"So there's actually a regimen of follow-up visits as the child grows up, where we address not only the initial problem, which is the lip and the palate, but we also look at their dental health, their speech and other problems that can come up along the way," Dr. Burstein said.


What is the Latham appliance?

When a baby is born with a cleft lip or palate, an opening in the lip or roof the mouth or both, and there is a large gap in the gum doctors may place a device inside the child's mouth called the Latham appliance in order to facilitate surgery.

Then, the parents have to adjust the device at night by turning a screw on it, helping to make the gap in the gums smaller. "Not completely, but enough that it makes it easier to close the lip and the palate," said Fernando Burstein, M.D., medical director, at the Center for Craniofacial Disorders, Children's Healthcare of Atlanta.

Dr. Burstein specializes in cleft lip and palate, craniofacial deformities, hemangiomas, perinatal consultation and dentofacial anomalies.

One in 33 babies, or about 120,000, is born each year in the United States with a birth defect, and birth defects are the leading cause of death in the first year of life. One of the most common of these, cleft lip/palate, affects about 6,800 babies each year. A cleft lip and palate occurs when there is an opening in the lip or roof of the mouth or in both.

"It's no so much the bones," he said explaining that a common misconception is that the bones of the palate have to fuse together. "There are two bones, but what's more important is that the soft palate, which has the muscles that are used for speech, is closed. That's the way we speak, and then the bones don't need to be brought together but what we do need to do is to bring the micosa, or the covering, of the bones together, so that we are able to separate the mouth from the nose."

He said that if surgeons are successful then they can prevent food from going into the nose, which can be "unpleasant," and the baby is able to develop the proper speech patterns.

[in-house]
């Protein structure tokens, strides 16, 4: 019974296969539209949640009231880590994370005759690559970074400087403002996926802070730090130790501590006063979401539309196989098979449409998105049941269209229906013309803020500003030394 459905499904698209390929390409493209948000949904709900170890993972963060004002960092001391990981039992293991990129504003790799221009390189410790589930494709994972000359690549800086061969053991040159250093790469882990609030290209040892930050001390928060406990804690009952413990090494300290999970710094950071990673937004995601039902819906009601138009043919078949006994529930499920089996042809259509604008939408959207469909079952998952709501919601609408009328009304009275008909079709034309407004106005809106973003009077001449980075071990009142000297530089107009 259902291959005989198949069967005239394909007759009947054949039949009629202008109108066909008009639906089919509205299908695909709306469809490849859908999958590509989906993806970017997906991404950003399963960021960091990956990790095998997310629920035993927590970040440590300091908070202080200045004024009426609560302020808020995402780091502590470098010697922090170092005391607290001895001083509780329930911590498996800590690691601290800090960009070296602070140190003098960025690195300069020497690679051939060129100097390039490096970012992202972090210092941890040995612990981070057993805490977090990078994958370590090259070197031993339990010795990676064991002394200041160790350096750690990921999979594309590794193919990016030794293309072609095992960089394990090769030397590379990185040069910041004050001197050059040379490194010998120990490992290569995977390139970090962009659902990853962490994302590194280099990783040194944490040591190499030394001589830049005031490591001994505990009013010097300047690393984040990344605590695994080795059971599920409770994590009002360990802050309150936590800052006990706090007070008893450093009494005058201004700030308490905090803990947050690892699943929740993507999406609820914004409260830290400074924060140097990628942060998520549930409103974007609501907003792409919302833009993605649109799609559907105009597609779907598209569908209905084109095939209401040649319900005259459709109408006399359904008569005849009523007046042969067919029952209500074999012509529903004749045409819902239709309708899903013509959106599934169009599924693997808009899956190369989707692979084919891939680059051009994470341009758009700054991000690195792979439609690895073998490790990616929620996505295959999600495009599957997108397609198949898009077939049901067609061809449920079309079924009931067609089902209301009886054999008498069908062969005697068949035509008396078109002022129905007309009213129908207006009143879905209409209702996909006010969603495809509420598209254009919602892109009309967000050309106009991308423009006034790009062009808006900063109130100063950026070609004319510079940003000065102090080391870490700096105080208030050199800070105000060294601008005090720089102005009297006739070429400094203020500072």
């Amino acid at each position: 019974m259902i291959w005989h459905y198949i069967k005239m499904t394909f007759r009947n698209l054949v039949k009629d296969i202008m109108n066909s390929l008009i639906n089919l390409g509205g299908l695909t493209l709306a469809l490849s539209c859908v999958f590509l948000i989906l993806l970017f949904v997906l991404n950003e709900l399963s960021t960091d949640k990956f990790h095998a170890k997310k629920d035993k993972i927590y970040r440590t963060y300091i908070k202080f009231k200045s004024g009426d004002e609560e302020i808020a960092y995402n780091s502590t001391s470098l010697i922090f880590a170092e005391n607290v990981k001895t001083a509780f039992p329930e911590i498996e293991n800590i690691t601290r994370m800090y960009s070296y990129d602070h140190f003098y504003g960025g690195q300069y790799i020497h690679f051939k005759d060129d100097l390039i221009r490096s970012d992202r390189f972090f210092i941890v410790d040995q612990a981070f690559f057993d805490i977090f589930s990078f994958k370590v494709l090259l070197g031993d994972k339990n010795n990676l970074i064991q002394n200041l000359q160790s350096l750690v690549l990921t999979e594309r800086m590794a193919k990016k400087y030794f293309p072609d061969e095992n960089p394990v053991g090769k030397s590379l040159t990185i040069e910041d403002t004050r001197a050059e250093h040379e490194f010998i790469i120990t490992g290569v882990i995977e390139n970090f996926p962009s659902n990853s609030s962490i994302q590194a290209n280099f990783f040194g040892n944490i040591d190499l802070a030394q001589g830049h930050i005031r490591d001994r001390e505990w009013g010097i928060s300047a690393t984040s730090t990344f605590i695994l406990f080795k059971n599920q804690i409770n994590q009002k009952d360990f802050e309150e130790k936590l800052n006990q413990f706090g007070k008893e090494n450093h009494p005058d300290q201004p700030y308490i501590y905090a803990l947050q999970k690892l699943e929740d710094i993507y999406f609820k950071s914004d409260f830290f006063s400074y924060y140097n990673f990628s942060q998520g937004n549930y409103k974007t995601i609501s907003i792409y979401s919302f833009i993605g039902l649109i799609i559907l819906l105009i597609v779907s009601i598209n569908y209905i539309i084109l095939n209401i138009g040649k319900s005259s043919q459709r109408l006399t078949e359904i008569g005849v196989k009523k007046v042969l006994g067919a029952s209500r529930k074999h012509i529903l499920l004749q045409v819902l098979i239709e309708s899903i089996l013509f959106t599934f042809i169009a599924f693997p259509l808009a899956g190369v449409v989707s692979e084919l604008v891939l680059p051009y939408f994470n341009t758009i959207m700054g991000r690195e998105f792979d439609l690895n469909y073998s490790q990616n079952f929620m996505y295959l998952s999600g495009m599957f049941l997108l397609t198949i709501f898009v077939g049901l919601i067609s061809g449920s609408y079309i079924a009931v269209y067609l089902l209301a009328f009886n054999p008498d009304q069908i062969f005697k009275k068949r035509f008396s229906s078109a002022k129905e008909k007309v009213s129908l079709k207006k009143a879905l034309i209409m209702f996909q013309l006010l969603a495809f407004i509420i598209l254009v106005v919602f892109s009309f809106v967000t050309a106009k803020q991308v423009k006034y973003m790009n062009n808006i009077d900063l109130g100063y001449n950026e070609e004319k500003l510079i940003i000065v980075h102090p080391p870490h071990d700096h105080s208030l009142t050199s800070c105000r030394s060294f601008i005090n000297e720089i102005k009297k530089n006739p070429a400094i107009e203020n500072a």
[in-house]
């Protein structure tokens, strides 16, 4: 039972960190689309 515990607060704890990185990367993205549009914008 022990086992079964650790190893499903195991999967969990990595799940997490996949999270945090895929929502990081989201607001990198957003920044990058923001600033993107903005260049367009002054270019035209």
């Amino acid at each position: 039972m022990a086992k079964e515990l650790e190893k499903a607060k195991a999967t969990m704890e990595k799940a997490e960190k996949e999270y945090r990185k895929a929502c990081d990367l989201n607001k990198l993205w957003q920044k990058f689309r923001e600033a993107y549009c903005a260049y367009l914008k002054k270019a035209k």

"As long as the nose and mouth are separated we'll have normal function," said Burstein. "It's really the covering that is more important."


Changes in cleft Lip and Palate treatment

Over the last 30 years, a lot has changed since Dr.Fernando Burstein, M.D. started practice in terms of diagnoses, treatment and approach to babies born with a cleft lip and palate. Dr. Burstein is the medical director, at the Center for Craniofacial Disorders, Children's Healthcare of Atlanta.

One in 33 babies, or about 120,000, is born each year in the United States with a birth defect, and birth defects are the leading cause of death in the first year of life. One of the most common of these, cleft lip/palate, affects about 6,800 babies each year. A cleft lip and palate occurs when there is an opening in the lip or roof of the mouth or in both.

"We did not have these appliances that made things easier for us," he says. "Our teams have gotten much better in terms of being able to diagnose and treat. We have better designed bottles and nipples,” said Dr. Bursntesin, who specializes in cleft lip and palate, craniofacial deformities, hemangiomas, perinatal consultation and dentofacial anomalies.

Dr. Burstein said that, babies had to stay in the hospital up to a week following cleft palate repair 20-years- ago, but now, they stay one day. Dr. Burstein said he has also seen more international recognition to an early diagnoses with a "team approach" to treat this birth defect with better results.




Content Last Modified: 3/9/2009 11:31:00 AM